CHICAGO -- The dividing line between sales and marketing will blur and eventually disappear, said a top executive with Kraft General Foods.
"Marketing has moved from mass to something more targeted. It has moved through local, regional, zip code and will move to one- on-one, largely with and through the supermarket," said Mark Harran, senior vice president of sales, customer development and marketing services. He spoke at a category management conference here hosted by International Business Communications, Southborough, Mass. The military structure of the sales and marketing staff that has existed in the past and is currently in place is moving toward a power-team structure, he said. The sales force used to be the execution arm, assigned to make quotas. It is now becoming a customer business, and team-driven with multiple functions, he said. Harran was asked by a member of the audience how Kraft General Foods' strategy of "one face per customer" might be affected by category management. "We are continuing [that strategy.] We are moving to multifunctional Kraft General Foods business teams in three areas on a need basis. We will have a person representing Kraft General Foods, managing interface with the customer. That is one face. It has worked, particularly in the logistical area," he said. "Category management for rice may be somewhat different than for coffee, but there is more in common than is different. We have also found that customers who are interested in doing category management with a supplier don't want 20 to 40 different approaches varying by supplier. Kraft General Foods can come with one approach. Customers like that," Harran said. The industry is moving away from the buyer and sales person being the sole or primary contact between trade partners. Instead there will be a matching up of multifunctional teams, which together can address the entire supply chain more effectively, he said. It has been said that in the future marketers must have a local focus in a global economy. It is not one or the other; it is both, Harran said. Instead of relying on demographics or psychographics, marketers of the future may turn to "buy-o-graphics" based on what people buy, he said. If the manufacturer knows what consumers are buying, he can try to intercept them based on their purchase cycles, he said. Manufacturers used to be able to reach consumers via "roadblocks" on network television. The roadblock was at 8 p.m. when 90% of households watched one of the three networks. Today with 90% of households visiting a supermarket five times a month, mass marketing needs to be done as people go through the checkouts, Harran said. In the future, more emphasis will be placed on marketing to current users because that is less expensive than trying to convert nonusers, he said. Pricing will have to be revised. Instead of focusing on margin maintenance and passing through costs on a penny-per-penny basis, manufacturers will have to look at "cost-to-serve," Harran said. The era of the big warehouse may end, as eventually one stop is taken out of the system, he said. "Right now there is the manufacturing plant, our warehouse, the customer's warehouse and the store. One of those warehouses will come out by stockkeeping unit. A particular SKU will miss one of those warehouses," he said. The concepts of category management and Efficient Consumer Response are virtually interchangeable, he said. "Category management is at the heart of ECR," he said. "Cooperation is the byword of ECR, but I dislike the word partnership as a way of implementing it. Trading partners should cooperate, but they should still realize their long-term viability is their own responsibility, not their trading partner's, in part or in whole," Harran said. "Don't weld two businesses together. You need a friction point to make the buyer-seller relationship productive," he said. Instead of using the word "partnership," Harran referred to trade "alliances." To be successful, he said, a trade alliance requires visibly active leadership by top management; an overall strategy in place; willingness to cooperate driven down from the top through the company; viewing technology as an enabler; multifunctional; training; new measurement systems; a positive state of mind, and resilience.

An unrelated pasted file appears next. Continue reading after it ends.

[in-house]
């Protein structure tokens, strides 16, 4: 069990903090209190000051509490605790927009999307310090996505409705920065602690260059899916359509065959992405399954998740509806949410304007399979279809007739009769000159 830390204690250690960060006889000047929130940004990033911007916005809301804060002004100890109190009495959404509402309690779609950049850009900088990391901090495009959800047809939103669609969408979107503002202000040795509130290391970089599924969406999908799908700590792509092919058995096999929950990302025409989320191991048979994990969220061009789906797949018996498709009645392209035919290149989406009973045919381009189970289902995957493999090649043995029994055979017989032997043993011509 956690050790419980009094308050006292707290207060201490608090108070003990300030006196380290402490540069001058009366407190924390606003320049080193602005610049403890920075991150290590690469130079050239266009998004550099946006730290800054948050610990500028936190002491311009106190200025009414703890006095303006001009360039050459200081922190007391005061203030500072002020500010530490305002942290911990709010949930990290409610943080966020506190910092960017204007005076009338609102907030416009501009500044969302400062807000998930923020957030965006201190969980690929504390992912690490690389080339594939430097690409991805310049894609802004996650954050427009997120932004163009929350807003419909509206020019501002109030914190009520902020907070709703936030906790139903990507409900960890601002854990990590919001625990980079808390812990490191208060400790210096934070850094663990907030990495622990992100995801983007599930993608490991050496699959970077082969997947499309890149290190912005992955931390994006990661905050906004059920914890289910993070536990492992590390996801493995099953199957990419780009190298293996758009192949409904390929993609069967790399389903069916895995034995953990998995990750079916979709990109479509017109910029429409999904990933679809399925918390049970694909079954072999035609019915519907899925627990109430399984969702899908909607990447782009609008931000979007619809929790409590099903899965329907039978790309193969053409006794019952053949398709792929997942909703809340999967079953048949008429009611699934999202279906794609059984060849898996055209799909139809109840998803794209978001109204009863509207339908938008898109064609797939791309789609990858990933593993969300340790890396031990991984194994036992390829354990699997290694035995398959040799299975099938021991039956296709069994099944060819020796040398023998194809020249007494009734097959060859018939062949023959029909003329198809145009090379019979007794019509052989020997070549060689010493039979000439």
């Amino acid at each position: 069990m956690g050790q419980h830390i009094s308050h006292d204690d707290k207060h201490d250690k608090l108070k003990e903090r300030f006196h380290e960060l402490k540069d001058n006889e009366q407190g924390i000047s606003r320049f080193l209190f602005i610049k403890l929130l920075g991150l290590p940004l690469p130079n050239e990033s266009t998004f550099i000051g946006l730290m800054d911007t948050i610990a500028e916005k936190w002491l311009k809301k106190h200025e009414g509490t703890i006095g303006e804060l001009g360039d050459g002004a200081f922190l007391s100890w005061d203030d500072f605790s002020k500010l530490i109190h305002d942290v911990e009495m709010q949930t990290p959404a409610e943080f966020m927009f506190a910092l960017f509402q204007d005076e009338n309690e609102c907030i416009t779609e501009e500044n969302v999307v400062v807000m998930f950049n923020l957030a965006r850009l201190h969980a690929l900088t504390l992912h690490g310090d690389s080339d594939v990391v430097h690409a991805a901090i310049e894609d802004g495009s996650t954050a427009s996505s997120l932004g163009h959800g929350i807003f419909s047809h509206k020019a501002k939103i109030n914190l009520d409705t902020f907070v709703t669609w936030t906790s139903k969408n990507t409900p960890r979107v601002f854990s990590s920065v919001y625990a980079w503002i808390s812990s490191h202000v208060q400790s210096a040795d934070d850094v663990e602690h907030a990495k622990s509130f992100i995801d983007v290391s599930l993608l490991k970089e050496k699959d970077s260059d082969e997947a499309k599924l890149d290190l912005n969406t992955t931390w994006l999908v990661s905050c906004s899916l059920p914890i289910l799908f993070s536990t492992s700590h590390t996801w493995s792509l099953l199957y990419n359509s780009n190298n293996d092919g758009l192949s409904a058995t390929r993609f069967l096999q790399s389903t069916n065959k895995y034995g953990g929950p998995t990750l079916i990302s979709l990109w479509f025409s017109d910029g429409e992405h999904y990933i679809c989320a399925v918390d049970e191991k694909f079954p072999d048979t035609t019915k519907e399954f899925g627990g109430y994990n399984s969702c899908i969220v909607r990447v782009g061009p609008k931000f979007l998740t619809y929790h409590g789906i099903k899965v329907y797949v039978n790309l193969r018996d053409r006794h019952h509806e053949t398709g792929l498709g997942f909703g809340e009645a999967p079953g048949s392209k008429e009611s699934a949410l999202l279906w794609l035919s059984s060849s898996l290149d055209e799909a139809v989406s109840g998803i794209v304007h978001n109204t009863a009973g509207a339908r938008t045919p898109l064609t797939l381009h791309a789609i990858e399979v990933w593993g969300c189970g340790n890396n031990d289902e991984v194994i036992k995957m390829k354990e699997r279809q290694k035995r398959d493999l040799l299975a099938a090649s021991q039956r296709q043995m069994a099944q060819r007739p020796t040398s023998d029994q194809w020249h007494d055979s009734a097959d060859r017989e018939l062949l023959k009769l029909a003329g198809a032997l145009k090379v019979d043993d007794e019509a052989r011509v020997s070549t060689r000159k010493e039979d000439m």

"The role of the supermarket is changing. The supermarket used to be viewed as a necessary consolidation point where consumers can buy products. In the future it will be viewed as a marketing medium," he said. The past practice of measuring success in terms of features, displays and ads won't be the case in the future. Programs will be tailored by store by category management, he said. Measurement changes will have to go deep, beyond sales or marketing, particularly in larger companies.
"A big re-education in the marketing function is necessary. To get re-education to happen, we need to change some of the measurements used for their success. For example, deductions. The sales department cannot cure that problem. It has to be cured by the person writing the deals and controlling the money. That is the product manager. Deductions are a deal design problem vs. a sales execution problem. That problem can be solved through cooperation," Harran said.